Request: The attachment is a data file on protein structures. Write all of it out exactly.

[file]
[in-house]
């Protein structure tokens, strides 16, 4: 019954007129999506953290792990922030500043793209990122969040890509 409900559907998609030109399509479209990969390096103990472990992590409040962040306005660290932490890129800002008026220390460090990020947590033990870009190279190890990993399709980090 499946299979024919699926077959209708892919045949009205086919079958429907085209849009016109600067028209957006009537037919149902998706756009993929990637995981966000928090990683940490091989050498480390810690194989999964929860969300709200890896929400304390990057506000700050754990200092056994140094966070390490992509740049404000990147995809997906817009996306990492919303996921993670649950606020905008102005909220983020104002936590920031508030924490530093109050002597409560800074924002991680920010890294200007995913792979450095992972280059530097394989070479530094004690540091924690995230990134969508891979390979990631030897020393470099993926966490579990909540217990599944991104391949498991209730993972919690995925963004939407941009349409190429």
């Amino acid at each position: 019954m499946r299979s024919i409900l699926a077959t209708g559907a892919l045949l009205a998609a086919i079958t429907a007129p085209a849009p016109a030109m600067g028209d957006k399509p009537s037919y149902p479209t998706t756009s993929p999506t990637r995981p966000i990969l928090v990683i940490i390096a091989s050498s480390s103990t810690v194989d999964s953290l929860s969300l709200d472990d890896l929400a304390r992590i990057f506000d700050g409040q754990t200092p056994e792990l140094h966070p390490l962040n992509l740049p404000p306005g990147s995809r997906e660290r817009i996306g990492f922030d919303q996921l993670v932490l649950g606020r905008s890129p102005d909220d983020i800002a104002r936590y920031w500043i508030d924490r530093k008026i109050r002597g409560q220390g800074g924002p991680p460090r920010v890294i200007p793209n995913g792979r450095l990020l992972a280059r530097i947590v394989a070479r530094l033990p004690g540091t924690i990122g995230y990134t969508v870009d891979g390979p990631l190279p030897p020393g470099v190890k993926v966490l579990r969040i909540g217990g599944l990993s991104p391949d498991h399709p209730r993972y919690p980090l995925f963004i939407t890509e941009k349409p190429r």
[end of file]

[in-house]
């Protein structure tokens, strides 16, 4: 019954007129999506953290792990922030500043793209990122969040890509 409900559907998609030109399509479209990969390096103990472990992590409040962040306005660290932490890129800002008026220390460090990020947590033990870009190279190890990993399709980090 499946299979024919699926077959209708892919045949009205086919079958429907085209849009016109600067028209957006009537037919149902998706756009993929990637995981966000928090990683940490091989050498480390810690194989999964929860969300709200890896929400304390990057506000700050754990200092056994140094966070390490992509740049404000990147995809997906817009996306990492919303996921993670649950606020905008102005909220983020104002936590920031508030924490530093109050002597409560800074924002991680920010890294200007995913792979450095992972280059530097394989070479530094004690540091924690995230990134969508891979390979990631030897020393470099993926966490579990909540217990599944991104391949498991209730993972919690995925963004939407941009349409190429």
């Amino acid at each position: 019954m499946r299979s024919i409900l699926a077959t209708g559907a892919l045949l009205a998609a086919i079958t429907a007129p085209a849009p016109a030109m600067g028209d957006k399509p009537s037919y149902p479209t998706t756009s993929p999506t990637r995981p966000i990969l928090v990683i940490i390096a091989s050498s480390s103990t810690v194989d999964s953290l929860s969300l709200d472990d890896l929400a304390r992590i990057f506000d700050g409040q754990t200092p056994e792990l140094h966070p390490l962040n992509l740049p404000p306005g990147s995809r997906e660290r817009i996306g990492f922030d919303q996921l993670v932490l649950g606020r905008s890129p102005d909220d983020i800002a104002r936590y920031w500043i508030d924490r530093k008026i109050r002597g409560q220390g800074g924002p991680p460090r920010v890294i200007p793209n995913g792979r450095l990020l992972a280059r530097i947590v394989a070479r530094l033990p004690g540091t924690i990122g995230y990134t969508v870009d891979g390979p990631l190279p030897p020393g470099v190890k993926v966490l579990r969040i909540g217990g599944l990993s991104p391949d498991h399709p209730r993972y919690p980090l995925f963004i939407t890509e941009k349409p190429r």